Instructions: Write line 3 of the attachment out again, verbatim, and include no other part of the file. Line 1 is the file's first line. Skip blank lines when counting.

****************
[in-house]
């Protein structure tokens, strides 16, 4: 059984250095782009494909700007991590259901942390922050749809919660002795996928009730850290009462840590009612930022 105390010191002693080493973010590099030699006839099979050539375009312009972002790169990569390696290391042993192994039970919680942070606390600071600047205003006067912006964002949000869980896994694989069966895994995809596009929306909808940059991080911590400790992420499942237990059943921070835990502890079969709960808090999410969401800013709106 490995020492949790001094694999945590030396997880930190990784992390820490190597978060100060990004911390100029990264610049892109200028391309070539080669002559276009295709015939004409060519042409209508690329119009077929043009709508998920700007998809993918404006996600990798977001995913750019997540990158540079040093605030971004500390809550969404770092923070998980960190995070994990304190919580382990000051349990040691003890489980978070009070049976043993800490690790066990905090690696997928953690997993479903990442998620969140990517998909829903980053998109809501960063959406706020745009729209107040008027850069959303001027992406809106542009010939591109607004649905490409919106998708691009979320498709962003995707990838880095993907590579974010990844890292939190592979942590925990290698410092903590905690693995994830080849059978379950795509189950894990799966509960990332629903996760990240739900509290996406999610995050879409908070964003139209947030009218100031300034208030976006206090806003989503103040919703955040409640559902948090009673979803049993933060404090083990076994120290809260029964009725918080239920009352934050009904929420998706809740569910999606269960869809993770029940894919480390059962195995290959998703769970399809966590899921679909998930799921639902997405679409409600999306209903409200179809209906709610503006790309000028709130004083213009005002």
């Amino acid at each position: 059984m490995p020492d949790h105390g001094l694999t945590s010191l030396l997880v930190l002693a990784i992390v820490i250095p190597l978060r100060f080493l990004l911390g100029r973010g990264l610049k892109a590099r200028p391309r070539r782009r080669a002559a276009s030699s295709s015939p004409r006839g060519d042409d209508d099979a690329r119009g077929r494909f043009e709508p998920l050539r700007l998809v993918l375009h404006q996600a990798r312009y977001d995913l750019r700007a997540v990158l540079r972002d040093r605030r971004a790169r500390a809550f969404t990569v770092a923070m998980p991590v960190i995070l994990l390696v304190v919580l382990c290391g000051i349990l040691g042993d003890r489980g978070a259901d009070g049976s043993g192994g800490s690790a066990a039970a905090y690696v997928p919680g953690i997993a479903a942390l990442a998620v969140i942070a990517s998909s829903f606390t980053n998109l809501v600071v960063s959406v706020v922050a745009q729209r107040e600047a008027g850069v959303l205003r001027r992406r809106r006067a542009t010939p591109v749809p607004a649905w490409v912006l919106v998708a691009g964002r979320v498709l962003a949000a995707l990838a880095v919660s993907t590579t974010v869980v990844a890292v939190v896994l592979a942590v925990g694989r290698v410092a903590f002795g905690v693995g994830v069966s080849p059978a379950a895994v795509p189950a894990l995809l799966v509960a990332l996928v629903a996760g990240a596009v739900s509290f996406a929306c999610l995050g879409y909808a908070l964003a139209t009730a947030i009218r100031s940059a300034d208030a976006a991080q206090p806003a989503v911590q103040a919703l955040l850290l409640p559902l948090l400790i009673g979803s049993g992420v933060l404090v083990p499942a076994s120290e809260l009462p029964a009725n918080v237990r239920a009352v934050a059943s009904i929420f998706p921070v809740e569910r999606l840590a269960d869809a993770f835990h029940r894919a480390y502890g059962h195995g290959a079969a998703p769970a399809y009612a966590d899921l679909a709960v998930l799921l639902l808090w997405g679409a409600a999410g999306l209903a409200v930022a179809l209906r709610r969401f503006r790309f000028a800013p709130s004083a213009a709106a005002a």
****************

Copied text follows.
């Amino acid at each position: 059984m490995p020492d949790h105390g001094l694999t945590s010191l030396l997880v930190l002693a990784i992390v820490i250095p190597l978060r100060f080493l990004l911390g100029r973010g990264l610049k892109a590099r200028p391309r070539r782009r080669a002559a276009s030699s295709s015939p004409r006839g060519d042409d209508d099979a690329r119009g077929r494909f043009e709508p998920l050539r700007l998809v993918l375009h404006q996600a990798r312009y977001d995913l750019r700007a997540v990158l540079r972002d040093r605030r971004a790169r500390a809550f969404t990569v770092a923070m998980p991590v960190i995070l994990l390696v304190v919580l382990c290391g000051i349990l040691g042993d003890r489980g978070a259901d009070g049976s043993g192994g800490s690790a066990a039970a905090y690696v997928p919680g953690i997993a479903a942390l990442a998620v969140i942070a990517s998909s829903f606390t980053n998109l809501v600071v960063s959406v706020v922050a745009q729209r107040e600047a008027g850069v959303l205003r001027r992406r809106r006067a542009t010939p591109v749809p607004a649905w490409v912006l919106v998708a691009g964002r979320v498709l962003a949000a995707l990838a880095v919660s993907t590579t974010v869980v990844a890292v939190v896994l592979a942590v925990g694989r290698v410092a903590f002795g905690v693995g994830v069966s080849p059978a379950a895994v795509p189950a894990l995809l799966v509960a990332l996928v629903a996760g990240a596009v739900s509290f996406a929306c999610l995050g879409y909808a908070l964003a139209t009730a947030i009218r100031s940059a300034d208030a976006a991080q206090p806003a989503v911590q103040a919703l955040l850290l409640p559902l948090l400790i009673g979803s049993g992420v933060l404090v083990p499942a076994s120290e809260l009462p029964a009725n918080v237990r239920a009352v934050a059943s009904i929420f998706p921070v809740e569910r999606l840590a269960d869809a993770f835990h029940r894919a480390y502890g059962h195995g290959a079969a998703p769970a399809y009612a966590d899921l679909a709960v998930l799921l639902l808090w997405g679409a409600a999410g999306l209903a409200v930022a179809l209906r709610r969401f503006r790309f000028a800013p709130s004083a213009a709106a005002a």